I love Black Beauty but I have given her the day off (well, since 10AM.) I think I have dehydrated well over 50 pounds of veggies this week plus that honkin' big bag of carrots. I HWB can and pressure can too. I am just wondering if anyone has ideas for doing meats in the dehydrator other than jerky. I have a good helper with DH. He cans too and has helped me out many times.

    Everyone should have water and basic staples like beans, flour, sugar, seasonings, potatoes, canned meats etc.

    Something I learned last week - you don't need a cell signal to text. I don't even have a cell phone, I am so technically challenged.....

    Hope this helps.
    Mon Mar 14, 2011 7:16 am
    Experienced "Head Chef" Poster
    Um, Secret Agent. I don't know how to put this politely, but you do need a cell signal to send a text message. You may be able to type the message in and press the send button, but the message won't actually go out until there is some sort of connection. However, text does need less air space (bandwidth) and less clarity than voice, so text can probably be sent with a very weak and noisy signal. With voice, you have to be able to hear well enough to understand but with text it just needs to get from point A to point B. Plus with text the message can be sent very quickly, so you don't need a long connection, just a few seconds.

    But the text, in physicall fact, cannot travel from point A to point B without some sort of connection. It is science, not magic! icon_smile.gif Though I understand that some technology can seem more like magic than science. icon_smile.gif
    Amanda Beth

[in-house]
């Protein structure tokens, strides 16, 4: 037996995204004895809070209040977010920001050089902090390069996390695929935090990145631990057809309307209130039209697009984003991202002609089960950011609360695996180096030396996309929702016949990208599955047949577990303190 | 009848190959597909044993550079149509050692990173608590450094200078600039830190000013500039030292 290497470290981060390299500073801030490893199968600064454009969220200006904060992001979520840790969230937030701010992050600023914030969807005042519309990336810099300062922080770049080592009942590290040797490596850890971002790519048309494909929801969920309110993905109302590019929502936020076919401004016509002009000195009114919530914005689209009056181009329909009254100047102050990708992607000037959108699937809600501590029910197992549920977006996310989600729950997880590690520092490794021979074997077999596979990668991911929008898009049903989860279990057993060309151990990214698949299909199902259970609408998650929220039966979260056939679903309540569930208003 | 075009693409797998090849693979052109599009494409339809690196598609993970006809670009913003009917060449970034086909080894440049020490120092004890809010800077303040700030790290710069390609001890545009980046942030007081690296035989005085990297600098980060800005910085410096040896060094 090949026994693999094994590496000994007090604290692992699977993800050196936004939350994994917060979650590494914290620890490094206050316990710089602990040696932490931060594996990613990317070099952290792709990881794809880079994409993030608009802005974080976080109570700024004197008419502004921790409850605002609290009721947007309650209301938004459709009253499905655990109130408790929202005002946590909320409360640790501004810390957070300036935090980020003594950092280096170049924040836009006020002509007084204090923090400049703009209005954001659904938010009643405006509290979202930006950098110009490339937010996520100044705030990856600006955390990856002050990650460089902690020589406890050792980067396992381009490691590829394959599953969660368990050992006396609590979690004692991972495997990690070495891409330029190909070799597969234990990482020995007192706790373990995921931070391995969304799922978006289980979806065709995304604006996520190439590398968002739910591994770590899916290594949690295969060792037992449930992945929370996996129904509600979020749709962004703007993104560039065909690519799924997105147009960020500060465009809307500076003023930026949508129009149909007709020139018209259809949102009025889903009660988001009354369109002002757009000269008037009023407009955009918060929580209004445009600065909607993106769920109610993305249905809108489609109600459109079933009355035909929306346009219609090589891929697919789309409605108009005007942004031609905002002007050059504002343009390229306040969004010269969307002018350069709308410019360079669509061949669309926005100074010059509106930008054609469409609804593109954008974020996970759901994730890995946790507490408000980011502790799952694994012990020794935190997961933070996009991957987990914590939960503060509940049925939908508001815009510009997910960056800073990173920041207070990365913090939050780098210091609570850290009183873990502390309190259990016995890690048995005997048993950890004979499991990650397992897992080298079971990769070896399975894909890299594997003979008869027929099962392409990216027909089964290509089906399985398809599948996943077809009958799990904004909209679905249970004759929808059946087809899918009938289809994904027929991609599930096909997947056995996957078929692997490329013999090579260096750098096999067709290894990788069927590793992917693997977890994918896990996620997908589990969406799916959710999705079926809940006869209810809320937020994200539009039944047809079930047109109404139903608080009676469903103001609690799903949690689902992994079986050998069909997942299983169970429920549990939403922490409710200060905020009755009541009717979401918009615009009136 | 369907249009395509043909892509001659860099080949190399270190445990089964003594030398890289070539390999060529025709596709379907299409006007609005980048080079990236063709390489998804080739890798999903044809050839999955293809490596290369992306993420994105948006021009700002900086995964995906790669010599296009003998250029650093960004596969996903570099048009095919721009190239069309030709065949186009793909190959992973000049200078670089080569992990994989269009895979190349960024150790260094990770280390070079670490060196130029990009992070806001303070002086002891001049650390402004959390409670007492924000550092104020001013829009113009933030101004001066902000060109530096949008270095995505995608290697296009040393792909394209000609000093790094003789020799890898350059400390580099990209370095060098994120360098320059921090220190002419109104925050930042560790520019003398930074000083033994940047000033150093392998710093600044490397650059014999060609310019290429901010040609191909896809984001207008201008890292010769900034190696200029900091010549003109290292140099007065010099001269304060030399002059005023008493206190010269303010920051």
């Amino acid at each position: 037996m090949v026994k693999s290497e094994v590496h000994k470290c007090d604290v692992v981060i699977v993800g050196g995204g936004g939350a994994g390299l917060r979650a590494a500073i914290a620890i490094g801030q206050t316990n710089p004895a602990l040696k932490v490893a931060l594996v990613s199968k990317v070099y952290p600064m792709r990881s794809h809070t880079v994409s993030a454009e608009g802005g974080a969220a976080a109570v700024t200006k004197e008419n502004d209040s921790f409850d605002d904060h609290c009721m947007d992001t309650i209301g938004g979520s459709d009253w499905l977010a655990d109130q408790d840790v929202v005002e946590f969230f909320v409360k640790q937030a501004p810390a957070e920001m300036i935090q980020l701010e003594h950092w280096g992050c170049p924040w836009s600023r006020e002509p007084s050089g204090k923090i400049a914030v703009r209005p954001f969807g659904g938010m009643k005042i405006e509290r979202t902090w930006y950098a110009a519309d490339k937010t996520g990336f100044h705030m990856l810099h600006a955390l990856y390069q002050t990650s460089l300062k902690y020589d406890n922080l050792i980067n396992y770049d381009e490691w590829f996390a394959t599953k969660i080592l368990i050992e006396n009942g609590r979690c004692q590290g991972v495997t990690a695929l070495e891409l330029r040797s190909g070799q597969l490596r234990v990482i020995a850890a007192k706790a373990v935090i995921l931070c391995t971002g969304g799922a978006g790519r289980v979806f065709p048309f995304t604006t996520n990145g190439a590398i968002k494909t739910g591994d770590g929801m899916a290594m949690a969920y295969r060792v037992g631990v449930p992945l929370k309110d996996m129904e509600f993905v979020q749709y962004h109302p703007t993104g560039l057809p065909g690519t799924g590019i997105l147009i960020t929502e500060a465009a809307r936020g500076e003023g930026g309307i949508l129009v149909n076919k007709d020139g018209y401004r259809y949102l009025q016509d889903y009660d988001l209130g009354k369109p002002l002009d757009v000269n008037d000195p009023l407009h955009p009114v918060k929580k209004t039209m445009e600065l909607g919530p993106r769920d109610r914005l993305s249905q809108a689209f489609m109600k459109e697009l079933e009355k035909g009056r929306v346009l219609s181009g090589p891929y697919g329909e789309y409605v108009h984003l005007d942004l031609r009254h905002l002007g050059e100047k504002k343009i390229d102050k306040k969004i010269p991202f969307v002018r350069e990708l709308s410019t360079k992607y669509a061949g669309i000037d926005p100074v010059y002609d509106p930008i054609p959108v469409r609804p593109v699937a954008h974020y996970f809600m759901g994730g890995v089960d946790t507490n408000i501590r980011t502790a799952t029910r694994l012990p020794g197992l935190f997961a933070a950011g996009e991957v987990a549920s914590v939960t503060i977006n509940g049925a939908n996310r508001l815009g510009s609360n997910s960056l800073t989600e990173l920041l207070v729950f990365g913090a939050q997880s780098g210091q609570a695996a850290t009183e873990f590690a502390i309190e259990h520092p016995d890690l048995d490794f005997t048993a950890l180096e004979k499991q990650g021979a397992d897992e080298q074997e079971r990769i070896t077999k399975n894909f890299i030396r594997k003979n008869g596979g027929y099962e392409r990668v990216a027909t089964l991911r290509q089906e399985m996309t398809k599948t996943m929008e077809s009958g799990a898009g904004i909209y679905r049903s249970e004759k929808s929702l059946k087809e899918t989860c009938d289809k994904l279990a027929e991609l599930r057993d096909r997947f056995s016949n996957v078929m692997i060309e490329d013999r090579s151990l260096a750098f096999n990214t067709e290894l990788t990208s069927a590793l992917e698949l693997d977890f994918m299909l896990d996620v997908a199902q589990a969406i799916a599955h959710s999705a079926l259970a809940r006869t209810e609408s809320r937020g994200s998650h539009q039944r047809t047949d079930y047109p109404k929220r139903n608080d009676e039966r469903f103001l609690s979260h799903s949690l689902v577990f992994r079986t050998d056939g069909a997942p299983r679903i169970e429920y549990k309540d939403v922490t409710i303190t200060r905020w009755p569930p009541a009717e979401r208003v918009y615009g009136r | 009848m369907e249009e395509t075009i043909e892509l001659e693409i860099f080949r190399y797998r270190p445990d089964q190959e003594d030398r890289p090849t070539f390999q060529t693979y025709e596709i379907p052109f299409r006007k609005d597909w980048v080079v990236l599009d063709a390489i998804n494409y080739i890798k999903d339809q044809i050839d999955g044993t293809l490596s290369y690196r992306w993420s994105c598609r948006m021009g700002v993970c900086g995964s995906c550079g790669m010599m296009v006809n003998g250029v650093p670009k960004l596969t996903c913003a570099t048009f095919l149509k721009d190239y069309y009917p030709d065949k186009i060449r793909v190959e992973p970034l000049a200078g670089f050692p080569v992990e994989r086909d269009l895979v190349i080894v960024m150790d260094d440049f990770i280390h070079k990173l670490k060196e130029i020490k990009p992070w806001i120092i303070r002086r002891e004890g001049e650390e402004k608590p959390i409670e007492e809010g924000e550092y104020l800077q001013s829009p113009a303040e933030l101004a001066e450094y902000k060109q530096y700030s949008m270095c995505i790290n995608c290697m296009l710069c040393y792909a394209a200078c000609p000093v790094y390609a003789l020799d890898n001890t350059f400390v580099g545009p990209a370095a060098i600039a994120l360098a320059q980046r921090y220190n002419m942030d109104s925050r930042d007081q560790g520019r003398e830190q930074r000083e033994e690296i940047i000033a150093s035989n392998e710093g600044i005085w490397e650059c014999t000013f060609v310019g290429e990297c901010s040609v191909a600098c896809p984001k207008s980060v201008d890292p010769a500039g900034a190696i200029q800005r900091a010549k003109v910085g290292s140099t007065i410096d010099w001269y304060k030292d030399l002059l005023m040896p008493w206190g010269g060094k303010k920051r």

Mon Mar 14, 2011 6:45 pm Groupie
    It does in fact take less signal for a text to go through than to maintain a call. I worked for years in the wireless world, and texts are more likely to go thru despite network challenges. It requires a stronger, longer, connection with the tower to maintain a call.

    BTW...I'm jumping into this emergency preparedness thing. Too much going on in the world now not to. I'm loving reading all the posts and gathering all the info!
    Annie H
    Tue Mar 22, 2011 5:29 pm
    Forum Host
    I don't often buy freeze dried food storage because, without fail, it reconstitutes with a diminished texture. I've tried several fruits (mango, strawberry, pineapple, apple) and all of them disintegrate when soaked and stick in the teeth dreadfully when eaten as is. The only fruit I could possible recommend is freeze dried strawberry, as it's the kind that is put into commercial cereal.

    That said, there are several websites with freeze dried options as follows:

    Food Storage Depot

    The Ready Store

    Food Insurance


    Walton Feed

    I have never personally freeze dried anything.
    Chef #1872776
    Sat Apr 02, 2011 2:35 pm
    Newbie "Fry Cook" Poster
    goooooood oneeee
    Fri Jun 17, 2011 1:23 pm
    Regular "Line Cook" Poster
    Not to forget all sorts of herbs. When there is only rice or pasta left, then herbs can contribute greatly to flavour and variety.